Apart from the norms embodied in the constitution, the main legal vehicle for establishing principles of public financial management--and the chief concern of this paper--is the budget management law, which may take the form of a single law that guides/regulates budget management and auditing (e.g., a “finance and audit act”), or several general laws covering specific areas of public financial management. 2/ These laws provide the overall framework of control that governs the processes of annual (usually) appropriation of funds and the accounting for the use of funds to the legislature.

An annual budget law, which is enacted under the provisions of the constitution or budget management law, primarily serves the purpose of appropriating funds from the public account--that is, obtaining authorization from the legislature for expenditure from public funds to carry out the programs of government. The law may also include conditions applicable to elements of the budget (e.g., for a specific level of borrowing)--consistent with the provisions of the budget management law.

As well as annual appropriations, it is usual in most OECD countries to have “special” or “standing” appropriations under other legislation to meet various needs. Examples of such legislation include those authorizing social security payments, government borrowing, and debt service, and payments for offices that are independent of government (such as the judiciary or external government auditor). A feature of many OECD government budgets is that a high proportion (which may be as high as 70 to 80 percent in some cases) of annual expenditures is authorized under legislation other than the current annual budget law. 1/ The existence of such legislation compounds the problem of providing a consistent legal and administrative framework for budget management. It is necessary to have some form of reconciliation process to ensure as far as possible that budget decisions take into account both annually voted and standing appropriations. In most countries, the executive branch of government takes administrative steps to review relevant legislation either prior to or at the same time as the budget appropriation bill. In the U.S., reconciliation, whereby one or more committees of congress is directed to submit legislation to achieve the revenue, spending, or debt limits consistent with the budget resolution, has been a formal part of the congressional budget process since the Congressional Budget Act (CBA) of 1974. 2/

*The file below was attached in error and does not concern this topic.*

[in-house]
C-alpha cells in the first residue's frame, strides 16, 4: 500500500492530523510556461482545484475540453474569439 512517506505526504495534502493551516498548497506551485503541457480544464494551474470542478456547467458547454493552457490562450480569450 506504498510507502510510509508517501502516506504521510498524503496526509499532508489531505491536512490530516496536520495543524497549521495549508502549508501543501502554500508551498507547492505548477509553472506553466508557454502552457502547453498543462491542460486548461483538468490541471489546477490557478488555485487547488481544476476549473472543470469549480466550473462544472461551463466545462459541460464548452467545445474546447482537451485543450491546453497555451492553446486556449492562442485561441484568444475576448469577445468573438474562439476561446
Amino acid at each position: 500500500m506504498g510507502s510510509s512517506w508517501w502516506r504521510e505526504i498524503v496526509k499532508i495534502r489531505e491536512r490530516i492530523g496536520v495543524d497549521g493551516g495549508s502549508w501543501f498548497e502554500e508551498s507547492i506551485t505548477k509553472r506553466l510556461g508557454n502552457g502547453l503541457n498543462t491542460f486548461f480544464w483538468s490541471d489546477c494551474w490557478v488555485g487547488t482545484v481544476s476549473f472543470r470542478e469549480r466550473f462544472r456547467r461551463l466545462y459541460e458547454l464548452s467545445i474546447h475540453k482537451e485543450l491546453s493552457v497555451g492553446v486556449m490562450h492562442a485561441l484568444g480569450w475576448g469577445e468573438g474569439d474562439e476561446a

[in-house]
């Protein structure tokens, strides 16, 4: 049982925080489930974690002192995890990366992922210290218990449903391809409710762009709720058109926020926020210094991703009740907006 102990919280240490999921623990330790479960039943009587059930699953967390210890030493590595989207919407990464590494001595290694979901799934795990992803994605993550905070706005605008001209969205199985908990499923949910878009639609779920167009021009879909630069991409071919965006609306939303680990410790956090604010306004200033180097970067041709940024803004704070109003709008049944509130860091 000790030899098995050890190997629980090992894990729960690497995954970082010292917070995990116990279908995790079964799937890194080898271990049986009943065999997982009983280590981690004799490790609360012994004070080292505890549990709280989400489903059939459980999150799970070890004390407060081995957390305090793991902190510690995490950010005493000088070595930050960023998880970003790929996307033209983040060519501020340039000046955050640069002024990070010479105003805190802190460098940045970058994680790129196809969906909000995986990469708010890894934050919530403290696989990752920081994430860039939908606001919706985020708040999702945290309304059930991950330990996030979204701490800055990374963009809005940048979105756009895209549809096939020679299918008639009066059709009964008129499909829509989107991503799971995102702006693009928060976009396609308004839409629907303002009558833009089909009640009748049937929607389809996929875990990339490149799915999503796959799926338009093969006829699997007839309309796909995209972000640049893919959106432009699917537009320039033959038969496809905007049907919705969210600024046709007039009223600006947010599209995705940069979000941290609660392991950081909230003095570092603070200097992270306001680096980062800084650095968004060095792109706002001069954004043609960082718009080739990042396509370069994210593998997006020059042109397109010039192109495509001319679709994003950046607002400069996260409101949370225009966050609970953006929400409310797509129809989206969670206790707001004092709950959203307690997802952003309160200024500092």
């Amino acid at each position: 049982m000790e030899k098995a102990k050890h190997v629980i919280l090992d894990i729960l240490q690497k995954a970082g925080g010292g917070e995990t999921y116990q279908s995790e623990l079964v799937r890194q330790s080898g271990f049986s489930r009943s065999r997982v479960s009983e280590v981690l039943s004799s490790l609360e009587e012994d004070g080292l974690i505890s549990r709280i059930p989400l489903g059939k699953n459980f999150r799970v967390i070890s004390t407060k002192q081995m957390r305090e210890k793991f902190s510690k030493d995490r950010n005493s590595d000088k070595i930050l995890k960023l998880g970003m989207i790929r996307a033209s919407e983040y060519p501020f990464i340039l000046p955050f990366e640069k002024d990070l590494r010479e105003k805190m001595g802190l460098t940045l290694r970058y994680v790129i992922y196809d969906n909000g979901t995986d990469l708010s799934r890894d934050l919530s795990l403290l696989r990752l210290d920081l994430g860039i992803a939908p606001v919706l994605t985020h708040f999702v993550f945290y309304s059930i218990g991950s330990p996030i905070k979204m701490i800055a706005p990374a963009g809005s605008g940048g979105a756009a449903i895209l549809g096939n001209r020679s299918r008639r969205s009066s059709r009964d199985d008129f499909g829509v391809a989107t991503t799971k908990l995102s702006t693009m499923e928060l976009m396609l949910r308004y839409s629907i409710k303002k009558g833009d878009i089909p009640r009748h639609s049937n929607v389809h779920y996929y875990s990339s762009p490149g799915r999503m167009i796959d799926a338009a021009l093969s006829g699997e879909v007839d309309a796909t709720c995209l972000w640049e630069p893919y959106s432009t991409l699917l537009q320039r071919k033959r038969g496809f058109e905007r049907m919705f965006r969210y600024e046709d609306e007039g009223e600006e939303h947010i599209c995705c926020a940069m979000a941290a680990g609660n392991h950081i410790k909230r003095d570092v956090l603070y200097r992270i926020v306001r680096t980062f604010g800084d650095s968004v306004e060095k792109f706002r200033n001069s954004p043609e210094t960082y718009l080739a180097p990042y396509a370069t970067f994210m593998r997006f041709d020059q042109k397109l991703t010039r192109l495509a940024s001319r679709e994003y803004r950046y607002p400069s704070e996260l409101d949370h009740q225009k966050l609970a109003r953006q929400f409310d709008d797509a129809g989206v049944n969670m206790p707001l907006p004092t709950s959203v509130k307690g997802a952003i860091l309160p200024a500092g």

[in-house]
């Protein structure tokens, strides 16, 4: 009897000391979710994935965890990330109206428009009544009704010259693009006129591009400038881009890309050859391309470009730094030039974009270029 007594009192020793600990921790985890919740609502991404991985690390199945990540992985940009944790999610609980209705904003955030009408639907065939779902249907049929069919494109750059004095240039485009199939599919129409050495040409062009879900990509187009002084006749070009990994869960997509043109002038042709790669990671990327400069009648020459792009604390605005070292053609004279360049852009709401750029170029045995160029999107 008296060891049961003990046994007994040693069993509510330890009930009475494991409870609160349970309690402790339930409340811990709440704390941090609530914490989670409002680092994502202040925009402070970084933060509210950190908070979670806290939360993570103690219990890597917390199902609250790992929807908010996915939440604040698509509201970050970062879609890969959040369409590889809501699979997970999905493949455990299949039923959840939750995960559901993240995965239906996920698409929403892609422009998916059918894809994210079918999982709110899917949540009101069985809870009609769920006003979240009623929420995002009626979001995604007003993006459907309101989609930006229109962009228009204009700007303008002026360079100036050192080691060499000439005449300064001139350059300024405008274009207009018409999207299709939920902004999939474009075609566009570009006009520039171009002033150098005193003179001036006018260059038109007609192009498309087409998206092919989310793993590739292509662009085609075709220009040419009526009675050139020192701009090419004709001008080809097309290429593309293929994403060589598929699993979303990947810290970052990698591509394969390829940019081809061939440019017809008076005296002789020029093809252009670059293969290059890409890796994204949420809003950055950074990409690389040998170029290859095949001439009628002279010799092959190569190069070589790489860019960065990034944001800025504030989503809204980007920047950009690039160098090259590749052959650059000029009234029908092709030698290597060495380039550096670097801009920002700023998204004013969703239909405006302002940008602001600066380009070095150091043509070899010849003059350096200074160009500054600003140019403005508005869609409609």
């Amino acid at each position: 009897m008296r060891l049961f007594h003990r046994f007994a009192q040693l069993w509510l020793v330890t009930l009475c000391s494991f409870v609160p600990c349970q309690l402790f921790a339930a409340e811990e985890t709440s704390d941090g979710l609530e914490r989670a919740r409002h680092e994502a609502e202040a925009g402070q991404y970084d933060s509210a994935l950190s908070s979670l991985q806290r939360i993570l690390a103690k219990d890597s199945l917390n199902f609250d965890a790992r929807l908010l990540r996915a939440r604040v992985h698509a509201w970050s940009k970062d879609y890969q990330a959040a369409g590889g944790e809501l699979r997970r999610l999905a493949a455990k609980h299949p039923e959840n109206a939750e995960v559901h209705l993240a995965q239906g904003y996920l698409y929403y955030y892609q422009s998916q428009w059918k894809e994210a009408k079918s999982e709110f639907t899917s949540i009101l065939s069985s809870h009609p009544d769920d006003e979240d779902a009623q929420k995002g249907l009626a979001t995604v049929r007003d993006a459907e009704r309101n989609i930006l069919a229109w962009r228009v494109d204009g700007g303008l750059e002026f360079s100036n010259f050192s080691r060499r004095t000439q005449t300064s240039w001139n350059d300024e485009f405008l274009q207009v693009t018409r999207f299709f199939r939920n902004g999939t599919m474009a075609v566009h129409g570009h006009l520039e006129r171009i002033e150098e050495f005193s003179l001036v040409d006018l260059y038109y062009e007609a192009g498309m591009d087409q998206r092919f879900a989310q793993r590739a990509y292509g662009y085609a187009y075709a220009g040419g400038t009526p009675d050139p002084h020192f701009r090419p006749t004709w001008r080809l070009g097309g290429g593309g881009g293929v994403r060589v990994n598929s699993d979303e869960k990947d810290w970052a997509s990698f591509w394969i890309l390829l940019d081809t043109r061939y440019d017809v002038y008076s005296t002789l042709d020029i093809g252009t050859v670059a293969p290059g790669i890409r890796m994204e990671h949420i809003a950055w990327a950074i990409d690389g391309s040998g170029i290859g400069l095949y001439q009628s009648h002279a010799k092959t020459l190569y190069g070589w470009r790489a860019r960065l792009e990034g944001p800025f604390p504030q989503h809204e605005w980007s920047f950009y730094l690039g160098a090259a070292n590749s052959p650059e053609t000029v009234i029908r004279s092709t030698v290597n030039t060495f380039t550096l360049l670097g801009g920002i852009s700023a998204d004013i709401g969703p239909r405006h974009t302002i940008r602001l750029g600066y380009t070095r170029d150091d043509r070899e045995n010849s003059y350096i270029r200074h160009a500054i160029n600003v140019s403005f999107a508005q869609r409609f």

Generally, the budget management law also gives to the minister responsible for public finance the authority to issue detailed regulations and instructions. 3/ These itemize the financial duties of public officers and the current practices and procedures for release of funds, control of spending and public assets, receipt of public moneys, accounting, and reporting.

The next section of this paper reviews the key concerns of managing public finance in market-oriented economies. Section III gives a general framework for comparing the ways in which these principles have been embodied in the legislation of the group of selected OECD countries, and, within this framework, makes recommendations on elements that could be included in the budget legislation of the EITs.

II. Main Public Expenditure Management (PEM) Concerns